Investment Matters

Media law changes & Southern Cross Media

Why the fuss?

Many First Samuel clients have an investment in Southern Cross Media.  And potential changes to media ownership laws have been in the press again this week.

What's going on?

Overview of potential media law changes

Another Senate committee is examining proposed changes to the media laws, after voting was held up with the recent election. Updates to previous submissions are required by today, with the committee due to release its findings in early November.

There are two principal rules under consideration - the 'reach' rule, and the 'two-out-of-three' cross-media ownership rule.  Both have been called into question in relation to their relevance in today's internet driven world.

The reach rule stops an entity owing TV licences in areas totaling more than 75% of the Australian population. 

The ownership rule stops an entity owning more than two of TV, radio and newspapers in a licence area.

The Liberals are likely to support the changes to both rules.  Labor has indicated that it supports changing the reach rule, but is undecided on changes to the ownership rule (but is considered unlikely to support it).  The position of the Senate cross-bench is unknown.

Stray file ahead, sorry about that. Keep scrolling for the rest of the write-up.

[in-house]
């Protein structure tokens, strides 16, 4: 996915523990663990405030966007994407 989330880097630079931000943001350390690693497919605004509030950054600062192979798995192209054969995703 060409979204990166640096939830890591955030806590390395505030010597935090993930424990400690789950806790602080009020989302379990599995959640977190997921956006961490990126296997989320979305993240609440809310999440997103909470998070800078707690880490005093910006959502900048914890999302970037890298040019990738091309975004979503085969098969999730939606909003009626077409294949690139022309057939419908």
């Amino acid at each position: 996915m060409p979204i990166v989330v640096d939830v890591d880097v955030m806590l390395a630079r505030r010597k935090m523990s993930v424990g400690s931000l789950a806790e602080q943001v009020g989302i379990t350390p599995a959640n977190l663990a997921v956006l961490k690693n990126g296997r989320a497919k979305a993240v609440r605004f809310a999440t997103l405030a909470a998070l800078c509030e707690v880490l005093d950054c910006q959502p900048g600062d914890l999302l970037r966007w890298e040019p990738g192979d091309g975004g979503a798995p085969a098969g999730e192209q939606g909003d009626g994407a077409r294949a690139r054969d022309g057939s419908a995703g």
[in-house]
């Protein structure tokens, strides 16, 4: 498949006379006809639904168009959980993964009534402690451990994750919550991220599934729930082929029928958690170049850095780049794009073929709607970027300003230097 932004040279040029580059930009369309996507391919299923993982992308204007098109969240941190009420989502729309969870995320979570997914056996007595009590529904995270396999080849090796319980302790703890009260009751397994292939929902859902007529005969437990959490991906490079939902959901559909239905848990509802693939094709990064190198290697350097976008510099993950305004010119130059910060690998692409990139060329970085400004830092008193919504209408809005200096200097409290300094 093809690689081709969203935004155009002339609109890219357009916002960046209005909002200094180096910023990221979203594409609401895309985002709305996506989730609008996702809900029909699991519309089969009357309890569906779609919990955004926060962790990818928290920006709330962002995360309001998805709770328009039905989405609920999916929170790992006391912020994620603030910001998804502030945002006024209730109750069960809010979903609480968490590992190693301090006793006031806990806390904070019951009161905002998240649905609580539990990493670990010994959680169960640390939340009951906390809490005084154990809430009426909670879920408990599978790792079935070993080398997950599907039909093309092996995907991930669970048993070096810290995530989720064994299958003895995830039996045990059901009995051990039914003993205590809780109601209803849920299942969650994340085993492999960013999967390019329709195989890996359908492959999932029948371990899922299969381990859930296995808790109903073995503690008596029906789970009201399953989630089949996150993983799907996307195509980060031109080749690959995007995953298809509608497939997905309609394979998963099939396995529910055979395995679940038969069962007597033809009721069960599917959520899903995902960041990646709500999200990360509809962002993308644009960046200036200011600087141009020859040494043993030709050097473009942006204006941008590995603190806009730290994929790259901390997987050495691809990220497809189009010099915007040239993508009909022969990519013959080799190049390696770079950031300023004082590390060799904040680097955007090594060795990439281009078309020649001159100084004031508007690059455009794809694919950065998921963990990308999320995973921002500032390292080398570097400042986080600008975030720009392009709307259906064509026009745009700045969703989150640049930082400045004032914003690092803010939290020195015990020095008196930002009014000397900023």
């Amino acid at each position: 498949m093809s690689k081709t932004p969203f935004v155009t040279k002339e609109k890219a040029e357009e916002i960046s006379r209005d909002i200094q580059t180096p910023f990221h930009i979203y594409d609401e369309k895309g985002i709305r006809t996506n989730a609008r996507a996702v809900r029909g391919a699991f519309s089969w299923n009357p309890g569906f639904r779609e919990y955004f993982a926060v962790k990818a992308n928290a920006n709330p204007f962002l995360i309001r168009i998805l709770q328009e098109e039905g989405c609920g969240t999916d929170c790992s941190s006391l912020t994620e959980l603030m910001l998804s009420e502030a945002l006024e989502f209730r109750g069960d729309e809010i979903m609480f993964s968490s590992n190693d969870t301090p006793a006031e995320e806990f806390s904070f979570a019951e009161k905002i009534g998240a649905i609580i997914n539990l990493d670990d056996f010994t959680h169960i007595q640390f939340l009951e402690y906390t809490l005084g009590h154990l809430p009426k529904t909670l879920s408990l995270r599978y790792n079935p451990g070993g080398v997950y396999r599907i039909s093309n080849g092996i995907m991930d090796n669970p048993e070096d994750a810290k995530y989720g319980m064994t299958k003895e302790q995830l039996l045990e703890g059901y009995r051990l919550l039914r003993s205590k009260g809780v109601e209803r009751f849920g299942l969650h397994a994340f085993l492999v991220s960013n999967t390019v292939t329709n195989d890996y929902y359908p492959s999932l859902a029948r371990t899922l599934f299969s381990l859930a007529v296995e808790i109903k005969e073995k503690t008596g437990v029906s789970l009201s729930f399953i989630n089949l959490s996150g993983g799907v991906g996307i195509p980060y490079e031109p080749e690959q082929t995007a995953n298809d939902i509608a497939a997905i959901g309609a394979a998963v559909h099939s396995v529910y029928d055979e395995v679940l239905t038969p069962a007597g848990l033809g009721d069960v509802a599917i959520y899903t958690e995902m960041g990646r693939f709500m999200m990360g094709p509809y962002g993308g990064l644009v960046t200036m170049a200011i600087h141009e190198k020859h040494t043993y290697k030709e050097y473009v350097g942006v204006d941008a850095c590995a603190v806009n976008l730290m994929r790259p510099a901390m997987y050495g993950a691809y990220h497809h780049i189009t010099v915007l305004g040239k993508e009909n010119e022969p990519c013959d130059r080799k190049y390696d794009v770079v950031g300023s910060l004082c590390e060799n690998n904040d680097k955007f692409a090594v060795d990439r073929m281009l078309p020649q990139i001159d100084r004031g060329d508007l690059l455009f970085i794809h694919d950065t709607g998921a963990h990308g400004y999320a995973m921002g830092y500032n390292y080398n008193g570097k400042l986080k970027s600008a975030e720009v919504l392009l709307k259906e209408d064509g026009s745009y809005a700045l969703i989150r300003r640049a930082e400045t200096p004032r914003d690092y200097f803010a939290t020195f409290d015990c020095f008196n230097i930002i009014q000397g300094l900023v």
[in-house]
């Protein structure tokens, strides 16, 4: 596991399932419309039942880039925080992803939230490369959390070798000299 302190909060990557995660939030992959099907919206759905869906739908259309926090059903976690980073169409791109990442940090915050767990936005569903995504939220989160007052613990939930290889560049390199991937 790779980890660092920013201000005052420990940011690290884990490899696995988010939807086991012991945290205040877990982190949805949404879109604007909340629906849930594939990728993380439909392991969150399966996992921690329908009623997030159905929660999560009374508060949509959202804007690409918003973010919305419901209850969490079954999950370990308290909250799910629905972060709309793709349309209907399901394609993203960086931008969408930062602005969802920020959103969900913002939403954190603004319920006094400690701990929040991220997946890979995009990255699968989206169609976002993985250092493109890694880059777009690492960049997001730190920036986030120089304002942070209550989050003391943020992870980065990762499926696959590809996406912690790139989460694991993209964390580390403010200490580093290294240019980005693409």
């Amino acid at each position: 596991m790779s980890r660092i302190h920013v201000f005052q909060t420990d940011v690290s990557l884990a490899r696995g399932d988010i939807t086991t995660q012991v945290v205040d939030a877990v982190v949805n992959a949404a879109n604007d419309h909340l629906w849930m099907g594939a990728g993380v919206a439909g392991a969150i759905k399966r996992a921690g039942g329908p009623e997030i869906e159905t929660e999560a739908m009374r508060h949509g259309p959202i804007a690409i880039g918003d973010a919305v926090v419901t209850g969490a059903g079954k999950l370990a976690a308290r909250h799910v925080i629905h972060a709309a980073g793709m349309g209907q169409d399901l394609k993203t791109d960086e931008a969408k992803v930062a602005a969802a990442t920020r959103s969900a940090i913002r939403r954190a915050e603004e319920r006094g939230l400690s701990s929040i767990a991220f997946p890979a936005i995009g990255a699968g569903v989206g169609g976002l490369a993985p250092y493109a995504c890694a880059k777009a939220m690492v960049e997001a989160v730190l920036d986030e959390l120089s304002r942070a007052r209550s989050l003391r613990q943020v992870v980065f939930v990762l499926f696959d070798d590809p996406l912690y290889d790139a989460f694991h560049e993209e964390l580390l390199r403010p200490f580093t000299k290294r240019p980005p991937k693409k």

What it means for Southern Cross Media?

The investment in Southern Cross Media is often discussed in the context of these potential changes.


Firstly, Southern Cross is getting on with business, irrespective of the potential changes.  We have seen this most recently with the new affiliate deals for its regional TV operations (which have mostly changed from WIN to Channel 10). 

Secondly, the company continually works to optimise their business - including creating operational efficiencies and investing in talent.  Therefore, we don't expect that there are significant gains to come from merging Southern Cross with another media player - certainly for radio.

That said, if the media law changes are passed, there are more possible buyers for Southern Cross Media's businesses than there would have otherwise been.  Thus, a takeover (or part takeover, e.g. of the TV side of Southern Cross) would be more likely. 

We do not expect that Southern Cross would instigate any takeovers or mergers - it is more likely that something would happen to it. 

Most significantly, as an equity holding, Southern Cross stands as a sound investment - irrespective of potential changes to the media laws.